a thermoelectric device comprising first and second working plates having respective internal and external surfaces, the internal surfaces arranged in a facing relationship and separated from one another, over respective portions thereof, by semiconducting thermocouples, the thermoelectric device oriented so that the fluid flows along each of the external surfaces;
a first pair of temperature sensors, each in thermal contact with a respective one of the working plates at a first selected position;
a second pair of temperature sensors spaced apart from the first pair of temperature sensors along a direction of fluid flow, each temperature sensor of the second pair thereof in thermal contact with a respective one of the working plates; and
circuitry operable to determine respective temperature differentials measured by the first and second pairs of temperature sensors responsive to a electrical power input supplied to the thermoelectric device, to compare the two temperature differentials, to determine that the direction of fluid flow is from the sensor pair having the smaller temperature differential to the pair having the larger differential, and to select the larger of the two temperature differentials as being representative of the rate of flow.
5. A thermal transfer sensor comprising a thermoelectric device and a plurality of temperature sensors distinct therefrom wherein:
the thermoelectric device comprises first and second working plates having respective external surfaces for thermally contacting a fluid, the thermoelectric device operable to generate a temperature differential between the first and second working plates responsive to an electrical power input; wherein each of the working plates is respectively in thermal contact with at least one temperature sensor of the plurality thereof; and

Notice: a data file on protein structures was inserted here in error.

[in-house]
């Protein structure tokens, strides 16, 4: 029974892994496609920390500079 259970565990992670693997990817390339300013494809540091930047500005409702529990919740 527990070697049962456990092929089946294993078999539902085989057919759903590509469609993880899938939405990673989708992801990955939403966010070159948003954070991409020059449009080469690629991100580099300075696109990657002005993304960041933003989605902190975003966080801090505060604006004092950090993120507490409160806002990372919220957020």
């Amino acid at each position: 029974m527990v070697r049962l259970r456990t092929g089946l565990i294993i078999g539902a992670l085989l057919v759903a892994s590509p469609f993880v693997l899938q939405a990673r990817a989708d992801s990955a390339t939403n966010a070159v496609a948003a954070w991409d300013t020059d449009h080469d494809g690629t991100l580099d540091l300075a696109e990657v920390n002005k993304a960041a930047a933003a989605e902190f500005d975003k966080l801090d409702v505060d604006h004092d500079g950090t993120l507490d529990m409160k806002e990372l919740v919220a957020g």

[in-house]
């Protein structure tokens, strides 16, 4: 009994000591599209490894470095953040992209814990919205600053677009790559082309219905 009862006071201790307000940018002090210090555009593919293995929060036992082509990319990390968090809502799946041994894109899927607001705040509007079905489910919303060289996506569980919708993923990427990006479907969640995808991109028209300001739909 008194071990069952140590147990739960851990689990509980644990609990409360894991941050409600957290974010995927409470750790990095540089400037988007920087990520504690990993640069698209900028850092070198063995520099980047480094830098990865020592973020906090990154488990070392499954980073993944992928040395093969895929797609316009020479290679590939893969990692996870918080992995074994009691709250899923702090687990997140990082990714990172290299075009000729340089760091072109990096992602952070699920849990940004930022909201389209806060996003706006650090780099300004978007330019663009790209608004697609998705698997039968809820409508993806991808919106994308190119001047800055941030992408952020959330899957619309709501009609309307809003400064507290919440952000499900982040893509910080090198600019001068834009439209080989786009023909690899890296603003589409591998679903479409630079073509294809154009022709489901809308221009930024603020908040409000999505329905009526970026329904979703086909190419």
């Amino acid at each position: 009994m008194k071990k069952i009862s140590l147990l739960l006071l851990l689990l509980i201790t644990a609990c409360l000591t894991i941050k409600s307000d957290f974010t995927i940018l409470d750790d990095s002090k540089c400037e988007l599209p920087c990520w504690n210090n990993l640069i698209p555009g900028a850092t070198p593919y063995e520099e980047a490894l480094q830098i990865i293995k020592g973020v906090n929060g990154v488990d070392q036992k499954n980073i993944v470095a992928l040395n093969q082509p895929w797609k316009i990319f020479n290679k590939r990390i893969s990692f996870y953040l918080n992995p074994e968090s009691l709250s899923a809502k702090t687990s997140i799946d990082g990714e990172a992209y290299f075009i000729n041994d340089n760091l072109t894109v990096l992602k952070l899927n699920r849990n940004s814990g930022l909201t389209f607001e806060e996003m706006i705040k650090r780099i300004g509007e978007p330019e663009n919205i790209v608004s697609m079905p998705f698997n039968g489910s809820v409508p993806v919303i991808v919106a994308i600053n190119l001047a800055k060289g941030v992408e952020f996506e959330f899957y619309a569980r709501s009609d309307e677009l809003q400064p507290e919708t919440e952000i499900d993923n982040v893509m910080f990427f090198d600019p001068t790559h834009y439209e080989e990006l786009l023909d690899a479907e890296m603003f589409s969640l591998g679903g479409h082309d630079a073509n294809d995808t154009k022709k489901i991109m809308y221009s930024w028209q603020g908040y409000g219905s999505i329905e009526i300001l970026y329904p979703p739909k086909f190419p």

thermally insulating material is disposed around the thermoelectric device so as to expose only the external surfaces of the working plates to the fluid while prohibiting heat transfer from other portions of the thermoelectric device.
6. The thermal transfer sensor of claim 5 comprising at least one pair of each of the temperature sensors, wherein the two temperature sensors in each pair thereof face each other across a space between the two working plates.
7. The thermal transfer sensor of claim 5 comprising exactly one pair of temperature sensors, the thermal transfer sensor oriented so that when the fluid flows along the working plates from an upstream end to a downstream end thereof, the pair of temperature sensors is adjacent the downstream end.
8. The thermal transfer sensor of claim 5 comprising two pairs of temperature sensors, the thermal transfer sensor oriented so that when the fluid flows along the working plates from an upstream end to a downstream end, a first pair of temperature sensors is adjacent the downstream end and the second pair is adjacent the upstream end.
9. The thermal transfer sensor of claim 5:
wherein the thermoelectric device comprises two thermoelectric modules, each having one module plate in thermal contact with the other thermoelectric module and each having a respective second module plate arranged as a respective working plate; and
wherein the thermal transfer sensor further comprises two temperature sensors respectively thermally contacting the two working plates.
10. The thermal transfer sensor of claim 5 further comprising a control circuit operable to selectively measure the temperature differential from one of a Seebeck voltage generated by the thermoelectric device and a difference between respective outputs from at least two of the temperature sensors.
Description
BACKGROUND OF THE INVENTION

1. Field of the Invention

This invention relates to apparatus for and method of measuring thermal transfer between an electrically powered sensor and a fluid.

2. Background Information